I don’t actually remember Mark’s response, I’m sure it in some way lacked enthusiasm, but he agreed. The conversation was simple, because we were both developing feelings for each other that were far more complex than any one of us had felt at the time.
We continued to date. We flirted on AIM. We cooked dinners and went to house parties. I texted him at 10 cents a pop on my Nokia flip phone. And, being the overly analytical and strong willed individual that I was (and still am), I spent one year allowing my feelings to grow and evolve.
Yes, I made him wait for one year.
But more importantly, he waited for me and he waited…with me.
One evening, I told Mark that I loved him, and I meant it so strongly that I understood then why people devoted their careers to writing about love. It was such a poignant moment that I remember from more than a decade ago. He was sitting down on his blue futon and wearing shorts.
I also told Mark that I was ready to be with him, and I wanted to sleep with him the next time we could plan an evening alone. He obviously agreed with enthusiasm that time — and so, the date was planned for June 20.
Yes, I set a date for it.
Cue my montage of preparation: I told my mom and I texted my friends my plans. I went to Victoria’s Secret and picked out lingerie, and I curled my hair and gave myself the best smokey eye that I could without YouTube tutorials at that time.
That evening, that June 20, when I entered Mark’s bedroom, he had covered the room with rose petals from two dozen bouquets, and lit close to thirty tea candles. I can even tell you that those tea candles were pink, orange, and yellow, because I still remember everything about that night.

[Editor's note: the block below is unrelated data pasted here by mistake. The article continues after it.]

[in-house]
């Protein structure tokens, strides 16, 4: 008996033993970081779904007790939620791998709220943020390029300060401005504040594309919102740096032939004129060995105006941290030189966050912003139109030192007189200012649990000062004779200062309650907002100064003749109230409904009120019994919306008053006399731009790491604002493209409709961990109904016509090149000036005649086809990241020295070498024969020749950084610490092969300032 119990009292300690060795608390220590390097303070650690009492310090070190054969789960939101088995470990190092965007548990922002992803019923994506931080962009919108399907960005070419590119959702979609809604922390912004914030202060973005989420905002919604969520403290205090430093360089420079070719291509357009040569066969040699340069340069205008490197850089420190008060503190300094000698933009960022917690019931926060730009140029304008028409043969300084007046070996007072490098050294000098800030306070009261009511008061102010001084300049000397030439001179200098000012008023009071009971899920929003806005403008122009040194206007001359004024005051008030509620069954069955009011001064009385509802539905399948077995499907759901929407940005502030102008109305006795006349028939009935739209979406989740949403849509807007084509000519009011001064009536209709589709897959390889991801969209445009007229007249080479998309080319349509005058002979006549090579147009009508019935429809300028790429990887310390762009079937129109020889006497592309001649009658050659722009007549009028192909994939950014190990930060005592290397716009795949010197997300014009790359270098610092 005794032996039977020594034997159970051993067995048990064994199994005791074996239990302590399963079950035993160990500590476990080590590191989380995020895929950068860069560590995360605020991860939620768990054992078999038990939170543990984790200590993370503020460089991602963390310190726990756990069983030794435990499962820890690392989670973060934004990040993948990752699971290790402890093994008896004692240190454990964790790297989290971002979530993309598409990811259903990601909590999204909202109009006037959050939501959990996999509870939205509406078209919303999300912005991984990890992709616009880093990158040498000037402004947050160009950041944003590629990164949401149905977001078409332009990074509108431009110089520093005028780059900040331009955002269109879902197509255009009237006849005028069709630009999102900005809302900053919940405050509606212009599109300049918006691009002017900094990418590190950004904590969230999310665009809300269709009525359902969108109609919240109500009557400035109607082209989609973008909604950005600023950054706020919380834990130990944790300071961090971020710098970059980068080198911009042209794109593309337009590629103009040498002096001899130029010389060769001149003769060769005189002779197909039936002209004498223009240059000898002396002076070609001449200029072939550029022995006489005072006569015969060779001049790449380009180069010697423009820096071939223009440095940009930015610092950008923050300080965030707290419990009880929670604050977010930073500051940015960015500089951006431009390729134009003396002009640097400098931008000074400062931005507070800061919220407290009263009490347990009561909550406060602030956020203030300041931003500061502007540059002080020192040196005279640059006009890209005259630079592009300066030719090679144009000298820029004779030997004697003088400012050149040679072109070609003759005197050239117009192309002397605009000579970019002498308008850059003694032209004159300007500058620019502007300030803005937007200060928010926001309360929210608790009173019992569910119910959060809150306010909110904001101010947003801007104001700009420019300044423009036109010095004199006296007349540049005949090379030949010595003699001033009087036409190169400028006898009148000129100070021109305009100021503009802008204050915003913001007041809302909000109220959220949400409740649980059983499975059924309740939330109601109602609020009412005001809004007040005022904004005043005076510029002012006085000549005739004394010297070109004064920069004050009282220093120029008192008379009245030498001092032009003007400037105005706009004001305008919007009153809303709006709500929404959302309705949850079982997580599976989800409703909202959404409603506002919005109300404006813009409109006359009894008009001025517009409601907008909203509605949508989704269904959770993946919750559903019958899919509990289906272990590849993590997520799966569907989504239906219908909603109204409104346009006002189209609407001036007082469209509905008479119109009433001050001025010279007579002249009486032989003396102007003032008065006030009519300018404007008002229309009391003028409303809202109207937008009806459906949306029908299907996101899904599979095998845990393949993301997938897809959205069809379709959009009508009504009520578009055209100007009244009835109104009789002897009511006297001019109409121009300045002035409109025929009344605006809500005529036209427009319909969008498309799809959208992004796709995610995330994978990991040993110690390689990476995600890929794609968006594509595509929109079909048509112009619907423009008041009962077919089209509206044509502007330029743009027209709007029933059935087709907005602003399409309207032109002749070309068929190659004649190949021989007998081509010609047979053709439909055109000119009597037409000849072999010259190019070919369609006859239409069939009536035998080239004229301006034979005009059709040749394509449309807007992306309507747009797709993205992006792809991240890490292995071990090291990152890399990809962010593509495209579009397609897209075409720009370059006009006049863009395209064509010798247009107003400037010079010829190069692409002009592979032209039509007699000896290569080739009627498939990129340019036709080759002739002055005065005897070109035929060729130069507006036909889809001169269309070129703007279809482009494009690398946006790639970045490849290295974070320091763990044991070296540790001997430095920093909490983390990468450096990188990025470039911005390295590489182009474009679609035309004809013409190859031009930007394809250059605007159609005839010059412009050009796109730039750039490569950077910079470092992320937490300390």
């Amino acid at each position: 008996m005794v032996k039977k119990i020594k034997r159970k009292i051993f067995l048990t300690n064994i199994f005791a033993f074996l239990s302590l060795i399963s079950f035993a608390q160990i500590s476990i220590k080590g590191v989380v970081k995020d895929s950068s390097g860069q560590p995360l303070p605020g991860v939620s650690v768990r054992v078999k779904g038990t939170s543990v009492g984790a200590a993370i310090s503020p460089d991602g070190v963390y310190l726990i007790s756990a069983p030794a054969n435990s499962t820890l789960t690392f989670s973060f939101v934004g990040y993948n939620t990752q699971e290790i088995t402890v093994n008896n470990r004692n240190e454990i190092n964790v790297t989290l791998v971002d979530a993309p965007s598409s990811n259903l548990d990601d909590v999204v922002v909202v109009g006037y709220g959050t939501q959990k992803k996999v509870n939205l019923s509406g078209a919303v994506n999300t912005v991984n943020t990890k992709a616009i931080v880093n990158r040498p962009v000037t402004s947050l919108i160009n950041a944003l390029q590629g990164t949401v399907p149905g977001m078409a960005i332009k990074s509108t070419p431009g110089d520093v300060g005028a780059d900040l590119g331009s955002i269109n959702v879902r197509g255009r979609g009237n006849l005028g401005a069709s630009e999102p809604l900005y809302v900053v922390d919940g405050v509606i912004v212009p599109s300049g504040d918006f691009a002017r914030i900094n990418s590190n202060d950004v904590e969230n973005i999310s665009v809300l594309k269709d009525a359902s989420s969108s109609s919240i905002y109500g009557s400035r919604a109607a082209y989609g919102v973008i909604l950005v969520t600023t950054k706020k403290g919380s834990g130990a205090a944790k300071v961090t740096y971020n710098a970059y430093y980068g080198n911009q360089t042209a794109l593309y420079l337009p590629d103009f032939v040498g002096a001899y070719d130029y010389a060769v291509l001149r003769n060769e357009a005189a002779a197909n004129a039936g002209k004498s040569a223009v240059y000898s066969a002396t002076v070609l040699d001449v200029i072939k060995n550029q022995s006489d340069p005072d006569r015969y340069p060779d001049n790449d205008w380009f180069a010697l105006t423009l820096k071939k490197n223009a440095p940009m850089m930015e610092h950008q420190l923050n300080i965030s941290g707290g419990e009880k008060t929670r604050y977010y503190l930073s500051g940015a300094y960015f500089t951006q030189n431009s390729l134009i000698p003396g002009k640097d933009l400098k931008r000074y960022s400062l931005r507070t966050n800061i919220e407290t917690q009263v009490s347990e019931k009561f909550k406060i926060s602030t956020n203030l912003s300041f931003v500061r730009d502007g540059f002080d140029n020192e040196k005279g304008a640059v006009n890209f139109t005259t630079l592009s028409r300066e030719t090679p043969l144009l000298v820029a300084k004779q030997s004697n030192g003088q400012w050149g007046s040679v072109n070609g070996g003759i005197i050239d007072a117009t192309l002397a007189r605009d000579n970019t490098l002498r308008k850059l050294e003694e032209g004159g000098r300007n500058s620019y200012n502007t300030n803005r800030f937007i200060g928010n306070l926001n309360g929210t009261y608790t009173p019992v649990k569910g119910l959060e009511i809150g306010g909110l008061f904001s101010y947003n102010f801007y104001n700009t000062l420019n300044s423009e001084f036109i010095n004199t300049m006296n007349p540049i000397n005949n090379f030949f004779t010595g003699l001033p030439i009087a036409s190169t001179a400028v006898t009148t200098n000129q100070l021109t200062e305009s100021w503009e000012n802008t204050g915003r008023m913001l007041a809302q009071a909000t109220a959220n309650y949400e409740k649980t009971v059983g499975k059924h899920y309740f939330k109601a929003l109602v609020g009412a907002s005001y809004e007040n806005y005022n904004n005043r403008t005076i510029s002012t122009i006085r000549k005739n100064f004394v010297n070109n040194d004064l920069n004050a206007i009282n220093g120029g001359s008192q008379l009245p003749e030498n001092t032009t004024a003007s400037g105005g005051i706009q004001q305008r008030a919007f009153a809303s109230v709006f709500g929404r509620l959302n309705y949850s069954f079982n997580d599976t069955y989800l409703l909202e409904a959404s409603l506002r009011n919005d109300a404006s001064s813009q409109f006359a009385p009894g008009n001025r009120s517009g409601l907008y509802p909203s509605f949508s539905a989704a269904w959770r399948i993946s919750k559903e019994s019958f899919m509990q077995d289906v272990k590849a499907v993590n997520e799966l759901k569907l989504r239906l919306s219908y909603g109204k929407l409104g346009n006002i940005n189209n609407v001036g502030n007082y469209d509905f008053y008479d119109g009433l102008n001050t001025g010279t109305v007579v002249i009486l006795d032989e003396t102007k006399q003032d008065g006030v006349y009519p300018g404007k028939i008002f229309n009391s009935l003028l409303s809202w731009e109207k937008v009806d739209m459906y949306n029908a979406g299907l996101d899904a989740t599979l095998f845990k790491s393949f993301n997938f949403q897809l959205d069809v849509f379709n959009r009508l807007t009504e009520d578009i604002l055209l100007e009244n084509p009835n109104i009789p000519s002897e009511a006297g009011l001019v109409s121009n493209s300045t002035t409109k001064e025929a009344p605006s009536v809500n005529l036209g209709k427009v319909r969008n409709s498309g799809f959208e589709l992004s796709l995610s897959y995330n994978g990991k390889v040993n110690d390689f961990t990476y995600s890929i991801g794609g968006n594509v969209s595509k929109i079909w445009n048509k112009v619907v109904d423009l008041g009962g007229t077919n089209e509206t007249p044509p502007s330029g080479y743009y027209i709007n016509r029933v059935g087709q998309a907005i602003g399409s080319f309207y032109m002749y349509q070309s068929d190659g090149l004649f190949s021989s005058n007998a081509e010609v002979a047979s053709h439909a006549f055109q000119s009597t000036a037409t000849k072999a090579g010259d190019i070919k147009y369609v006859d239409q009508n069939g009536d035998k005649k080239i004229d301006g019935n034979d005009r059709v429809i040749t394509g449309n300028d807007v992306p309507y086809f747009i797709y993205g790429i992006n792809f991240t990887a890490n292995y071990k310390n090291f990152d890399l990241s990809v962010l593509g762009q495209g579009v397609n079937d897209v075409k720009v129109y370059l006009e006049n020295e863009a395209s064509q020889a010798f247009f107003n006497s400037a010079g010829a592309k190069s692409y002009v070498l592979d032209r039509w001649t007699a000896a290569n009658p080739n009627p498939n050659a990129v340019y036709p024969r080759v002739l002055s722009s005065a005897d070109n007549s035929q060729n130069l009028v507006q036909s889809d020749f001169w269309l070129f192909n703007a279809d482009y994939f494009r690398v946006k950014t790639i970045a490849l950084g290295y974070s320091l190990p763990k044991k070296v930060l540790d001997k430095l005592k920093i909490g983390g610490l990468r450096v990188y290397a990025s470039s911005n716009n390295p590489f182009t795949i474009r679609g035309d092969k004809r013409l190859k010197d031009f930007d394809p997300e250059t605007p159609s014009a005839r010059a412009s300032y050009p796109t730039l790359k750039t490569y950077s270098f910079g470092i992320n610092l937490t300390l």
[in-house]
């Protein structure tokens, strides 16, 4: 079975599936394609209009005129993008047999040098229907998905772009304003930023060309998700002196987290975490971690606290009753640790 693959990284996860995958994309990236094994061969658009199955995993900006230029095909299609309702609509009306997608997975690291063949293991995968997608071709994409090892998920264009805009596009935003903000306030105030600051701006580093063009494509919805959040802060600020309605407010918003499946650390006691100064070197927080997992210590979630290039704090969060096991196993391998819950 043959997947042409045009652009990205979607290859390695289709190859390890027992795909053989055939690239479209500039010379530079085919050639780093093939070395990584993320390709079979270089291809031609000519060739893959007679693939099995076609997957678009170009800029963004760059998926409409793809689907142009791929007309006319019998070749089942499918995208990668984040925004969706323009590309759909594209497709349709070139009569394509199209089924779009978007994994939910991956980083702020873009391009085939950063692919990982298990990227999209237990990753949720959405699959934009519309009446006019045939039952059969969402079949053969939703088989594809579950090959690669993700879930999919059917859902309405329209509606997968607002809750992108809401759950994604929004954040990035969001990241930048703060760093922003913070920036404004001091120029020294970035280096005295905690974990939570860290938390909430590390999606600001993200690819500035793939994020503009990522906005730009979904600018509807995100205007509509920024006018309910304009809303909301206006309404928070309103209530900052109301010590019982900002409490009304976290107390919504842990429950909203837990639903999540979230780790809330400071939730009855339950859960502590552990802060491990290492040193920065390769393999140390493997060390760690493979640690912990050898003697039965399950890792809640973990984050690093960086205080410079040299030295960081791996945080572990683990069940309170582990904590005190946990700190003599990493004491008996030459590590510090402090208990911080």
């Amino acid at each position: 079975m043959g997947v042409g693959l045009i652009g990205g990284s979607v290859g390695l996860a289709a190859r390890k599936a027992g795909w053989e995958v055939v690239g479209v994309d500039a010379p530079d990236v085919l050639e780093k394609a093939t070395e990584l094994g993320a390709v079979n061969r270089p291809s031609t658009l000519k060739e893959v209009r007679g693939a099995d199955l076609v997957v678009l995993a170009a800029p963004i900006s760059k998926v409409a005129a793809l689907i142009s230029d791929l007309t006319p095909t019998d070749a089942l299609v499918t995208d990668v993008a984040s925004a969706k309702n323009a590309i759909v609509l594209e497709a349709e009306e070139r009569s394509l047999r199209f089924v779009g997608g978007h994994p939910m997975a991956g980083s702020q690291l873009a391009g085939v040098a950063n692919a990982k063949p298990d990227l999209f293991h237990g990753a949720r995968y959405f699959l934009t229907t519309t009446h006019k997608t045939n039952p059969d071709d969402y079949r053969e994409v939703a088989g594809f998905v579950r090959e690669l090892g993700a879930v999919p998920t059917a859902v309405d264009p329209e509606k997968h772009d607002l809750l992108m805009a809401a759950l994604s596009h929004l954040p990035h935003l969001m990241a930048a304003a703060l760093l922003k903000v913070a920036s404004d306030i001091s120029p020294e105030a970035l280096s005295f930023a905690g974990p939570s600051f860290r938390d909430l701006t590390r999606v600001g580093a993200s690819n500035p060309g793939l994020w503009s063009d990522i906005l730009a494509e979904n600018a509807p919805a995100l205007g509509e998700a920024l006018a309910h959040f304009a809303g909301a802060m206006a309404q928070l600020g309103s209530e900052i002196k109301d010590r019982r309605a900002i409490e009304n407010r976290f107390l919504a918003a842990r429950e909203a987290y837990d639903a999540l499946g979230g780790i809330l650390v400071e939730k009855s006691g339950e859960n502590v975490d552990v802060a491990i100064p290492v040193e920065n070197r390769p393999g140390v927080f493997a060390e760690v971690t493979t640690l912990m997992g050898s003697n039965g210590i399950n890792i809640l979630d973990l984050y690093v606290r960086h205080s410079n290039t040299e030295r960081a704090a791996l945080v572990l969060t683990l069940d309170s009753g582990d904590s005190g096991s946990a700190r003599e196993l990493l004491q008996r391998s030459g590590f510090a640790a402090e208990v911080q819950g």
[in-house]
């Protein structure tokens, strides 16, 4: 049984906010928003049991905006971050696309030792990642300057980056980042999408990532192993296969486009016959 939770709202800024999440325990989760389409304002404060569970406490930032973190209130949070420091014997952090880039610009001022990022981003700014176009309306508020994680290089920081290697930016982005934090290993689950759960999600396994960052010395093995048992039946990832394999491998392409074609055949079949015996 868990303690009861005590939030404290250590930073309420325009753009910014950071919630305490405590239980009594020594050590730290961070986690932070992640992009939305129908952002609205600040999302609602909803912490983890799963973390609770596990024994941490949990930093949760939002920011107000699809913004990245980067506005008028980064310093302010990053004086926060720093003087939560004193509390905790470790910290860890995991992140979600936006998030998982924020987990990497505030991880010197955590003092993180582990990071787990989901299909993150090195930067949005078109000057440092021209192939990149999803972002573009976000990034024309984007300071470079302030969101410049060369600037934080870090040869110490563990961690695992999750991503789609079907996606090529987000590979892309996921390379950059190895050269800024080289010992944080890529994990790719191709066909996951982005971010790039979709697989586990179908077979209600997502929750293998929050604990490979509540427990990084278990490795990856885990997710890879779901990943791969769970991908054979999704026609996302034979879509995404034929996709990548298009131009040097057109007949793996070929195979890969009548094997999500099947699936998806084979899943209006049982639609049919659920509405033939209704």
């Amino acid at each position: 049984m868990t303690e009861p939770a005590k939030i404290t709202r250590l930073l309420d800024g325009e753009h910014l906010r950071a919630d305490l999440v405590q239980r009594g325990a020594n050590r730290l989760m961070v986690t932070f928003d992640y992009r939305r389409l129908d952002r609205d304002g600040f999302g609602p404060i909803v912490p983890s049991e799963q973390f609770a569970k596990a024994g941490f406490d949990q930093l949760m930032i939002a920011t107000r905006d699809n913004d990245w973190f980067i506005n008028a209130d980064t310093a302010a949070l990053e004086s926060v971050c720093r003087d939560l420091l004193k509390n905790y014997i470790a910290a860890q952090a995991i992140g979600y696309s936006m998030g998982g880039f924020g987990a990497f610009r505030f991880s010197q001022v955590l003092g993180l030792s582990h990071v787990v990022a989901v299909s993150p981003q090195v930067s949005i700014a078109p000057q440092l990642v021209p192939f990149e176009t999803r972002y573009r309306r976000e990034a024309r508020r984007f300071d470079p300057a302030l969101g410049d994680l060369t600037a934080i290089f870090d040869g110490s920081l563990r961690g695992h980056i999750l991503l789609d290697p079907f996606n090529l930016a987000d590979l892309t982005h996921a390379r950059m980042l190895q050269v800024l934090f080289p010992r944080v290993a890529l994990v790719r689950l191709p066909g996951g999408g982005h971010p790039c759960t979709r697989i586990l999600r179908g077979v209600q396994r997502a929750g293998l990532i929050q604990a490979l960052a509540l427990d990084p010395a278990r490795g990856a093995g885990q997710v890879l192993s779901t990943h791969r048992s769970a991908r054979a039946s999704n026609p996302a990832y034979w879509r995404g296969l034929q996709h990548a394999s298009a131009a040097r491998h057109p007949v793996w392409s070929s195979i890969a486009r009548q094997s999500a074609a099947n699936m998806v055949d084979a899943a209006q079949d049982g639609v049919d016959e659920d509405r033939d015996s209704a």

And when we first had sex and I shared my virginity with him, it was perfect. It was intentional and affectionate, because we were in love. After we had slept together, we intensified the love that we had for each other, and that moment was one of my proudest life accomplishments, and still is to this day.
Later, we went to a Bahamian restaurant, and I can still see that night, like I’m extracted from the scene and looking down at our table. We ordered goat cheese crab dip, chicken kabobs, and a trio of sorbets. And when we got home, I finally understood the difference between the validation of attention and the validation of love.
I’m sure you’re wondering by now if we went on to get married but, truth be told, we dated for three years and then grew apart. It’s not a sad ending in the least, though. I was able to use my first experience with intimacy and my first relationship as a launching pad to learn the many facets that define my version of love.
Honesty. Respect. Compromise.
If you’re also wondering why I’m sharing such personal details, it’s because I want to speak to individuals about to enter a new year in high school or college. And if you shared your virginity in a way that’s different than mine, that doesn’t make you any less or more of a person. We should be proud of our own stories.
But I’m here to talk to females who are entering high school or college with anxiety, like I once did, and feeling tremendous pressure to fit in. If I can get through to just one person, my job will be done.
Ladies, life’s too short to preemptively push yourself to meet mile markers. Define your self-worth by writing lists of your positive traits. Work toward personal goals.
Learn the power of no.
People will drop off when you give them this answer, and so value the ones who stick around. This will happen for the rest of your life, no matter the situation, I promise.
And finally? Be very careful of the company you keep. Your friends should always be a better reflection of yourself.
That friend Rachael? Still to this day, we’re best friends. I was in her wedding, I am watching her son grow up, and I texted her just now to tell her that I choked up while writing this. Life has a miraculous way of creating bonds out of our most vulnerable times.
Surround yourself with people who love and respect you. Be with someone who loves and respects you.
Because that’s all, truly all, that matters.